Explain the Virginia House of Burgesses _____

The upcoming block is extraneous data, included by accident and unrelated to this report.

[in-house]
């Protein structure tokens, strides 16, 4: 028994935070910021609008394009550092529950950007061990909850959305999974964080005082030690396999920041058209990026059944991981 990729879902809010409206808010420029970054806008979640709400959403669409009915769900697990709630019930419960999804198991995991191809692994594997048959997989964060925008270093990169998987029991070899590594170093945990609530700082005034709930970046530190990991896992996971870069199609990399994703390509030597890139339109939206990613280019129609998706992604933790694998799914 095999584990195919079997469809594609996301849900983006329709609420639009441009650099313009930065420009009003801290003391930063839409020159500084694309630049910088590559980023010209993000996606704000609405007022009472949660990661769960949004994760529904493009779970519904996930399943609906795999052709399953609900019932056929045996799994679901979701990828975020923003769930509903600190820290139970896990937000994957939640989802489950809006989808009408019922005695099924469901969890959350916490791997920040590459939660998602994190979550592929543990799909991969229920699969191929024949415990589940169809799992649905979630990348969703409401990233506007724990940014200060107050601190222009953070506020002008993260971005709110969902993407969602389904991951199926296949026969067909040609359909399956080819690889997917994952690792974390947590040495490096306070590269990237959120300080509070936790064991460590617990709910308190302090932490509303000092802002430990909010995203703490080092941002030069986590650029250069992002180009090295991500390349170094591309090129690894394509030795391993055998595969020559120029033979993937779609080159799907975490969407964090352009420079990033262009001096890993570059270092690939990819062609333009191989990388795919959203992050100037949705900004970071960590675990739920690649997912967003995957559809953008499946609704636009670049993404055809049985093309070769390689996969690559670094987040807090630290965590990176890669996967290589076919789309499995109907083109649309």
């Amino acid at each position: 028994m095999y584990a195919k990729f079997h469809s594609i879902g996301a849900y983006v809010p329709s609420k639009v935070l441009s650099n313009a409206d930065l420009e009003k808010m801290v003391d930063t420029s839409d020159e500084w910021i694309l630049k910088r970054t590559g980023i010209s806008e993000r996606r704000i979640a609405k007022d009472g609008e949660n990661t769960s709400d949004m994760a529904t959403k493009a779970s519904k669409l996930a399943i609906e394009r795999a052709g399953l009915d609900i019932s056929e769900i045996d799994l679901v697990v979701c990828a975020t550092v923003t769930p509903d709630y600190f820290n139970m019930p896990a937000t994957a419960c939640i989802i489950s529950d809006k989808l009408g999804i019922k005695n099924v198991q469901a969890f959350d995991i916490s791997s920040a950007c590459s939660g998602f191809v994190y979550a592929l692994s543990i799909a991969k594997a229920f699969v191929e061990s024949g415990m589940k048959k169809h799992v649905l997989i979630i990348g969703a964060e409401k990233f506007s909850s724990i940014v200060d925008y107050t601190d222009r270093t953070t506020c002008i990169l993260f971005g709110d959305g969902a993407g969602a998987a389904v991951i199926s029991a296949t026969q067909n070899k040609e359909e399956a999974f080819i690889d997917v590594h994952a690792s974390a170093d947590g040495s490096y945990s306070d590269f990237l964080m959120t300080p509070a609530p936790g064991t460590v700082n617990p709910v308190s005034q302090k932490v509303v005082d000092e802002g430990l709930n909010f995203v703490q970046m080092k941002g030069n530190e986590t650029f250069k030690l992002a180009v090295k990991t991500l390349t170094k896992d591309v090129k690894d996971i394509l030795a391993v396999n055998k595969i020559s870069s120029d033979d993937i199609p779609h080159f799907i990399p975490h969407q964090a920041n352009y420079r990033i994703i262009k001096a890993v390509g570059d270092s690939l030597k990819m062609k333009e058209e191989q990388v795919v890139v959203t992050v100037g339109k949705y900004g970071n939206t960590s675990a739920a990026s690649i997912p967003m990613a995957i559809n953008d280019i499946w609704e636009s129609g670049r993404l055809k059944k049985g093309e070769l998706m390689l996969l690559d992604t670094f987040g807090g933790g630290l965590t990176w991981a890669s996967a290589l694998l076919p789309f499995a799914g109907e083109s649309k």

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Who is John Rolfe _____John Rolfe was a Virginia planter and colonial official who was the husband of Pocahontas, daughter of the Indian chief Powhatan. He sailed for Virginia in 1609, but a shipwreck in the Bermudas delayed his arrival until the following year.How did France make money in the colonies _____The fur tradeWhere were the French colonies _____They initially embraced the shores of the St. Lawrence River, Newfoundland, and Acadia (Nova Scotia) but gradually expanded to include much of the Great Lakes region and parts of the trans-Appalachian West.Who were the Quakers _____members of a group with Christian roots that began in England in the 1650s. The formal title of the movement is the Society of Friends or the Religious Society of Friends.Where did the Quakers settle _____Many Quakers settled in Rhode Island, due to its policy of religious freedom, as well as the British colony of Pennsylvania which was formed by William Penn in 1681 as a haven for persecuted Quakers.Explain the differences between the geography of the New England, Middle and Southern colonies _____The middles colonies had rich farmland and a moderate climate. This made it a more suitable place to grow grain and livestock than New England. Their environment was ideal for small to large farms. The Southern colonies had fertile farmlands which contributed to the rise of cash crops such as rice, tobacco, and indigo.Explain the Middle Passage and the growth of slavery in the southern region of the British Colonies _____The Middle Passage was the stage of the triangular trade in which millions of Africans were forcibly transported to the New World as part of the Atlantic slave trade. With ideal climate and available land, property owners in the southern colonies began establishing plantation farms for cash crops like rice, tobacco and sugar cane—enterprises that required increasing amounts of labor. To meet the need, wealthy planters turned to traders, who imported ever more human chattel to the colonies,Explain the practice of Salutary Neglect _____Salutary neglect, policy of the British government from the early to mid-18th century regarding its North American colonies under which trade regulations for the colonies were laxly enforced and imperial supervision of internal colonial affairs was loose as long as the colonies remained loyal to the British government and contributed to the economic profitability of Britain.Who is John Locke _____English philosopher whose works lie at the foundation of modern philosophical empiricism and political liberalism. He was an inspirer of both the European Enlightenment and the Constitution of the United States. His philosophical thinking was close to that of the founders of modern science, especially Robert Boyle, Sir Isaac Newton, and other members of the Royal Society. His political thought was grounded in the notion of a social contract between citizens and in the importance of toleration, especially in matters of religion. Much of what he advocated in the realm of politics was accepted in England after the Glorious Revolution of 1688-89 and in the United States after the country's declaration of independence in 1776.What was the proclamation of 1763 _____The Proclamation of 1763 was issued by the British at the end of the French and Indian War to appease Native Americans by checking the encroachment of European settlers on their lands.Explain the significance of the French and Indian War and the Treaty of Paris 1763 _____The Treaty of Paris of 1763 ended the French and Indian War/Seven Years' War between Great Britain and France, as well as their respective allies. In the terms of the treaty, France gave up all its territories in mainland North America, effectively ending any foreign military threat to the British colonies there.What were the Coercive Acts _____The Coercive Acts of 1774, known as the Intolerable Acts in the American colonies, were a series of four laws passed by the British Parliament to punish the colony of Massachusetts Bay for the Boston Tea Party.List the Coercive Acts _____Boston Port Act, Massachusetts Government Act, Administration of Justice Act, Quartering Act.What was the Boston Tea Party _____The Boston Tea Party was a political protest that occurred on December 16, 1773, at Griffin's Wharf in Boston, Massachusetts. American colonists, frustrated and angry at Britain for imposing "taxation without representation," dumped 342 chests of tea, imported by the British East India Company into the harbor. The event was the first major act of defiance to British rule over the colonists. It showed Great Britain that Americans wouldn't take taxation and tyranny sitting down, and rallied American patriots across the 13 colonies to fight for independence.What were the Committees of Correspondences _____Committees of Correspondence were the American colonies' first institution for maintaining communication with one another. They were organized in the decade before the Revolution, when the deteriorating relationship with Great Britain made it increasingly important for the colonies to share ideas and information.Who wrote Common Sense and what did it argue for _____On January 9, 1776, writer Thomas Paine publishes his pamphlet "Common Sense," setting forth his arguments in favor of American independence.What was the 1st Great Awakening _____The First Great Awakening or the Evangelical Revival was a series of Christian revivals that swept Britain and its thirteen North American colonies in the 1730s and 1740s. The revival movement permanently affected Protestantism as adherents strove to renew individual piety and religious devotion.Who wrote the majority of the Declaration of Independence _____Thomas JeffersonWhat enlightenment idea does the Declaration of independence argue for _____the idea that all people are entitled to certain rights just by virtue of being human, the belief that a government's legitimacy comes from the consent of the governed, the idea that a government's main purpose is to protect the rights of the people.On what day did the 2nd Continental Congress adopt the Declaration of Independence _____July 4, 1776Explain the Boston Massacre _____The Boston Massacre was a street fight that occurred on March 5, 1770, between a "patriot" mob, throwing snowballs, stones, and sticks, and a squad of British soldiers. Several colonists were killed and this led to a campaign by speech-writers to rouse the ire of the citizenry. This took place three years before the Boston Tea PartyWhere was the shot heard around the world _____DeCosta July 29, 1775. The first shots were fired just after dawn in Lexington, Massachusetts the morning of the 19th, the "Shot Heard Round the World." The colonial militia, a band of 500 men, were outnumbered and initially forced to retreat.What was the Olive Branch Petition _____The Olive Branch Petition was adopted by the Second Continental Congress on July 5, 1775, and signed on July 8 in a final attempt to avoid war between Great Britain and the Thirteen Colonies in America.Explain the significance of Valley Forge _____Valley Forge was where the American Continental Army made camp during the winter of 1777-1778. It was here that the American forces became a true fighting unit. Valley Forge is often called the birthplace of the American Army.Explain the Significance of Saratoga _____The Battle of Saratoga occurred in September and October, 1777, during the second year of the American Revolution. It included two crucial battles, fought eighteen days apart, and was a decisive victory for the Continental Army and a crucial turning point in the Revolutionary War.What was the role of Native Americans in the American Revolution _____Indians fought in the Revolution for Indian liberties and Indian homelands, not for the British empire. But the image of Indian participation presented in the Declaration of Independence prevailed: most Americans believed that Indians had backed monarchy and tyranny.Explain the results of the Treaty of Paris 1783 _____The Treaty of Paris was signed by U.S. and British Representatives on September 3, 1783, ending the War of the American Revolution. Based on a 1782 preliminary treaty, the agreement recognized U.S. independence and granted the U.S. significant western territory.What did the Northwest Land Ordinance of 1787 do _____Also known as the Ordinance of 1787, the Northwest Ordinance established a government for the Northwest Territory, outlined the process for admitting a new state to the Union, and guaranteed that newly created states would be equal to the original thirteen states.What was the name of the first ruling document in the United States _____Articles of Confederation: Primary Documents in American History. Ratified on March 1, 1781, the Articles of Confederation served as the United States' first constitution.What where the main problems with the Articles of Confederation _____Congress is Unable to Control Commerce Between America and Foreign Nations. Under the Articles of Confederation, Congress lacked the authority to regulate commerce, making it unable to protect or standardize trade between foreign nations and the various states.What was the main goal of the Constitutional Convention _____The Constitutional Convention took place from May 14 to September 17, 1787, in Philadelphia, Pennsylvania. The point of the event was decide how America was going to be governed.What was the significance of Shay's Rebellion _____Shay's Rebellion exposed the weakness of the government under the Articles of Confederation and led many—including George Washington—to call for strengthening the federal government in order to put down future uprisings.What was the Great Compromise _____The Great Compromise created two legislative bodies in Congress. According to the Great Compromise, there would be two national legislatures in a bicameral Congress.What was the 3/5ths Compromise _____Three-fifths compromise, compromise agreement between delegates from the Northern and the Southern states at the United States Constitutional Convention (1787) that three-fifths of the slave population would be counted for determining direct taxation and representation in the House of Representatives.Who and what are Federalists _____Federalism was born in 1787, when Alexander Hamilton, John Jay, and James Madison wrote 85 essays collectively known as the Federalist papers. These eloquent political documents encouraged Americans to adopt the newly-written Constitution and its stronger central government.What were the Federalist Papers _____The Federalist Papers is a collection of 85 articles and essays written by Alexander Hamilton, James Madison, and John Jay under the collective pseudonym "Publius" to promote the ratification of the United States Constitution.Who were the anti-federalists _____Anti-Federalism was a late-18th century movement that opposed the creation of a stronger U.S. federal government and which later opposed the ratification of the 1787 Constitution. A loose political coalition of popular politicians, such as Patrick Henry, who unsuccessfully opposed the strong central government envisioned in the U.S. Constitution of 1787 and whose agitations led to the addition of a Bill of Rights.How does the Electoral College Work _____In nearly every state, the candidate who gets the most votes wins the "electoral votes" for that state, and gets that number of voters (or "electors") in the "Electoral College." Second, the "electors" from each of the 50 states gather in December and they vote for president.How long do you serve in the House of Representatives _____Two yearsHow long do you serve in the Senate _____Six yearsHow long do you serve as the President _____Four YearsHow many Senators does each state have _____TwoHow many Representatives does each state have _____It depends on the population of the stateWhat is a presidential veto _____The power of the President to refuse to approve a bill or joint resolution and thus prevent its enactment into law is the veto. The president has ten days (excluding Sundays) to sign a bill passed by Congress.What are reserved powers and enumerated according to the constitution _____The enumerated powers listed in Article One include both exclusive federal powers, as well as concurrent powers that are shared with the states, and all of those powers are to be contrasted with reserved powers that only the states possess. Reserved powers, residual powers, or residuary powers are the powers which are neither prohibited or explicitly given by law to any organ of government. Such powers, as well as general power of competence, are given because it is impractical to detail in legislation every act allowed to be carried out by the state.Explain Marbury v. Maddison _____A landmark U.S. Supreme Court case that established the principle of judicial review in the United States, meaning that American courts have the power to strike down laws, statutes, and some government actions that they find to violate the Constitution of the United StatesWho was behind the first two political parties _____Federalist Party, created largely by Alexander Hamilton, and the rival Jeffersonian Democratic-Republican Party, formed by Thomas Jefferson and James Madison, usually called at the time the Republican PartyWhat were the first two political party names _____Federalist and Democratic-RepublicanWhat was the main message of George Washington's farewell address _____In his farewell Presidential address, George Washington advised American citizens to view themselves as a cohesive unit and avoid political parties and issued a special warning to be wary of attachments and entanglements with other nations. Washington warns the people that political factions may seek to obstruct the execution of the laws created by the government or to prevent the branches of government from exercising the powers provided them by the constitution.What were the Alien and Sedition Acts _____The Alien and Sedition Acts were four laws passed by the Federalist-dominated 5th United States Congress and signed into law by President John Adams in 1798. Alien and Sedition Acts, (1798), four internal security laws passed by the U.S. Congress, restricting aliens and curtailing the excesses of an unrestrained press, in anticipation of an expected war with France.Why is the election of 1800 referred to as the "Revolution of 1800" _____In what is sometimes referred to as the "Revolution of 1800", Vice President Thomas Jefferson of the Democratic-Republican Party defeated incumbent President John Adams of the Federalist Party. The election was a political realignment that ushered in a generation of Democratic-Republican leadership.Explain the Louisiana Purchase of 1803 _____The Louisiana Purchase (1803) was a land deal between the United States and France, in which the U.S. acquired approximately 827,000 square miles of land west of the Mississippi River for $15 million.What does the Louisiana Purchase do for the United States _____The Louisiana Purchase eventually doubled the size of the United States, greatly strengthened the country materially and strategically, provided a powerful impetus to westward expansion, and confirmed the doctrine of implied powers of the federal Constitution.Who was the president during the Louisiana Purchase _____On October 20, 1803, the Senate ratified a treaty with France, promoted by President Thomas Jefferson, that doubled the size of the United States.Explain the causes and impacts of the War of 1812 _____In the War of 1812, caused by British restrictions on U.S. trade and America's desire to expand its territory, the United States took on the greatest naval power in the world, Great Britain. The War of 1812 changed the course of American history. Because America had managed to fight the world's greatest military power to a virtual standstill, it gained international respect. Furthermore, it instilled a greater sense of nationalism among its citizens.What was the significance of the Monroe Doctrine _____The Monroe Doctrine is the best known U.S. policy toward the Western Hemisphere. Buried in a routine annual message delivered to Congress by President James Monroe in December 1823, the doctrine warns European nations that the United States would not tolerate further colonization or puppet monarchs.What was the corrupt bargain and who became president because of it _____Americans went to the polls in the fall of 1824. Though Jackson won the popular vote, he did not win enough Electoral College votes to be elected. The decision fell to the House of Representatives, who met on February 9, 1825. Refers to the presidential election of 1824 in which Henry Clay, the Speaker of the House, convinced the House of Representatives to elect Adams rather than Jackson. Narrowly lost presidential election to John Quincy Adams ("Corrupt Bargain") even though he was more popular with the masses.What was the goal of the American System _____make America economically self-sufficient assist the United States in becoming self-sufficient economically, while spurring massive market growth throughout the nation. Most hoped that this growth would eliminate regional boundaries and draw the country together.Explain the significance of the election of 1828 _____Jackson's victory over Adams marked the start of Democratic dominance in federal politics. With the collapse of the Federalist Party, four members of the Democratic-Republican Party, including Jackson and Adams, had sought the presidency in the 1824 election.What was the policy of native americans during the Jackson presidency _____The Indian Removal Act was signed into law by President Andrew Jackson on May 28, 1830, authorizing the president to grant lands west of the Mississippi in exchange for Indian lands within existing state borders. A few tribes went peacefully, but many resisted the relocation policy.What was the American System coined by Henry Clay _____This "System" consisted of three mutually reinforcing parts: a tariff to protect and promote American industry; a national bank to foster commerce; and federal subsidies for roads, canals, and other "internal improvements" to develop profitable markets for agriculture.What was the problem the south had with the Tariff of 1816 _____The North liked the tariffs because that was where most of the factories were. The South did not like the tariff because it made Southerners pay more for their goods. The Tariff of 1816, also known as the Dallas Tariff, is notable as the first tariff passed by Congress with an explicit function of protecting U.S. manufactured items from overseas competition. The protective Tariff of 1816, as part of the 'American System' made it possible for the government galvanize the manufacturing industries in America. The country saw the emergence of 'King Cotton' as a cash crop in the South and the growth of textile mills, breweries and distilleries and other factories in the north.How did the cotton gin increase the demand for slaves in the southern states _____While it was true that the cotton gin reduced the labor of removing seeds, it did not reduce the need for slaves to grow and pick the cotton. In fact, the opposite occurred. Cotton growing became so profitable for the planters that it greatly increased their demand for both land and slave labor.Who were William Lloyd Garrison, Frederick Douglas, and Harriet Beecher Stowe _____Well known AbolitionistsWhat are Lucretia Mott and Elizabeth Cady Stanton known for _____founded the organized women's rights movement in the United States.Explain Nat Turner's Rebellion _____Nat Turner's Rebellion was a rebellion of black slaves that took place in Southampton County, Virginia, in August 1831, led by Nat Turner. The rebels killed between 55 and 65 people, at least 51 of whom were white.What was the Temperance Movement _____The temperance movement is a social movement against the consumption of alcoholic beverages.Explain John C. Calhoun _____John C. Calhoun (1782-1850), was a prominent U.S. statesman and spokesman for the slave-plantation system of the antebellum South. As a young congressman from South Carolina, he helped steer the United States into war with Great Britain and established the Second Bank of the United States.Who gained the right to vote because in part of Andrew Jackson _____Jacksonian democracy was a 19th-century political philosophy in the United States that expanded suffrage to most white men over the age of 21, and restructured a number of federal institutions.Explain the American System _____This "System" consisted of three mutually reinforcing parts: a tariff to protect and promote American industry; a national bank to foster commerce; and federal subsidies for roads, canals, and other "internal improvements" to develop profitable markets for agriculture.Explain the Nullification Crisis in 1832 _____confrontation between the state of South Carolina and the federal government in 1832-33 over the former's attempt to declare null and void within the state the federal Tariffs of 1828 and 1832. The resolution of the nullification crisis in favour of the federal government helped to undermine the nullification doctrine, the constitutional theory that upheld the right of states to nullify federal acts within their boundaries.Explain the Missouri Compromise of 1820 _____In an effort to preserve the balance of power in Congress between slave and free states, the Missouri Compromise was passed in 1820 admitting Missouri as a slave state and Maine as a free state. In 1854, the Missouri Compromise was repealed by the Kansas-Nebraska Act.Explain Manifest Destiny _____Manifest Destiny, a phrase coined in 1845, is the idea that the United States is destined—by God, its advocates believed—to expand its dominion and spread democracy and capitalism across the entire North American continent.Explain the Mexican-American War causes and impacts _____In 1845 the United States annexed Texas and subsequently engaged in a dispute with Mexico over the southern Texas-Mexico border. Texas claimed that its southwest boundary extended to the Rio Grande. Mexico claimed that the boundary was the Nueces River, which is 100 miles (160 kilometers) eastward. The belief in Manifest Destiny helped gain public support for the war despite criticism of Polk's use of executive power and warnings from abolitionists that additional slave states would be created out of the soon-to-be-acquired Mexican lands. By the Treaty of Guadalupe-Hidalgo (February 2, 1848), Mexico accepted the Rio Grande as its boundary. The treaty also gave the United States Mexico's northern provinces of California and New Mexico. The United States thus acquired vast mineral wealth, especially gold, and extended its border to the Pacific Ocean.Explain the significance of the Kansas-Nebraska Acts _____The Kansas-Nebraska Act allowed each territory to decide the issue of slavery on the basis of popular sovereignty. Kansas with slavery would violate the Missouri Compromise, which had kept the Union from falling apart for the last thirty-four years. The long-standing compromise would have to be repealed.Explain the Compromise of 1850 _____It admitted California as a free state, left Utah and New Mexico to decide for themselves whether to be a slave state or a free state, defined a new Texas-New Mexico boundary, and made it easier for slaveowners to recover runways under the Fugitive Slave Act of 1850.Explain the Dred Scott decision _____The Dred Scott decision was the U.S. Supreme Court's ruling on March 6, 1857, that having lived in a free state and territory did not entitle an slaved person, Dred Scott, to his freedom. In essence, the decision argued that, as someone's property, Scott was not a citizen and could not sue in a federal court.What was Lincoln's goal at the start of the war _____In 1862, President Abraham Lincoln had just one goal. This idea was to preserve the Union rather than concentrate on the issue of slavery. Lincoln was prepared to take any actions to save the Union regardless of the slaves being held and laboring in the South.When did Lincoln's goal change _____On September 22, 1862, President Abraham Lincoln issues a preliminary Emancipation ProclamationWhat was the one advantage the south had over the north during the Civil War ______Southerners enjoyed the initial advantage of morale: The South was fighting to maintain its way of life, whereas the North was fighting to maintain a union. Slavery did not become a moral cause of the Union effort until Lincoln announced the Emancipation Proclamation in 1863.Where were the first shots of the Civil War fired _____Fort Sumter is an island fortification located in Charleston Harbor, South Carolina most famous for being the site of the first shots of the Civil War (1861-65).Explain the Emancipation Proclamation _____President Abraham Lincoln issued the Emancipation Proclamation on January 1, 1863, as the nation approached its third year of bloody civil war. The proclamation declared "that all persons held as slaves" within the rebellious states "are, and henceforward shall be free."What was the turning point in the Civil War _____Many consider July 4, 1863 to be the turning point of the American Civil War. Two important, famous, well-documented battles resulted in Confederate defeats: the Battle of Gettysburg (Pennsylvania), July 1-3, and the Fall of Vicksburg (Mississippi), July 4.Explain the Compromise of 1877 _____The Compromise of 1877 was an informal agreement between southern Democrats and allies of the Republican Rutherford Hayes to settle the result of the 1876 presidential election and marked the end of the Reconstruction era.Explain the 13th, 14th, and 15th AmendmentsThe 13th Amendment abolished slavery, the 14th gives citizenship, and the 15th gives black men the right to voteWhat was the agenda of the Radical Republicans during Reconstruction _____The Radical Republicans believed blacks were entitled to the same political rights and opportunities as whites. They also believed that the Confederate leaders should be punished for their roles in the Civil War.What was Lincoln's plan for Reconstruction _____The Proclamation of Amnesty and Reconstruction was Lincoln's plan to reintegrate the Confederate states back into the Union, granting presidential pardons to all Southerners (except political leaders) who took an oath of future allegiance to the Union.What was the Freedmen's Bureau _____A Bureau set up to provide support to newly freed slavesWhy was Andrew Johnson impeached _____The primary charge against Johnson was that he had violated the Tenure of Office Act, passed by Congress in March 1867, over his veto. Specifically, he had removed from office Edwin M. Stanton, the secretary of war—whom the act was largely designed to protect—and attempted to replace him with Brevet Major General Lorenzo Thomas.What is a Carpetbagger and Scalawag _____referred to white Southerners who supported Reconstruction policies and efforts after the conclusion of the American Civil War. As with the term carpetbagger, the word has a long history of use as a slur in Southern partisan debates.Who did the KKK target with the scare-tactics _____In Georgia conservative whites, frustrated with their political failures during 1867, began to look for new ways to defeat their Republican enemies and control the recently enfranchised freedpeople.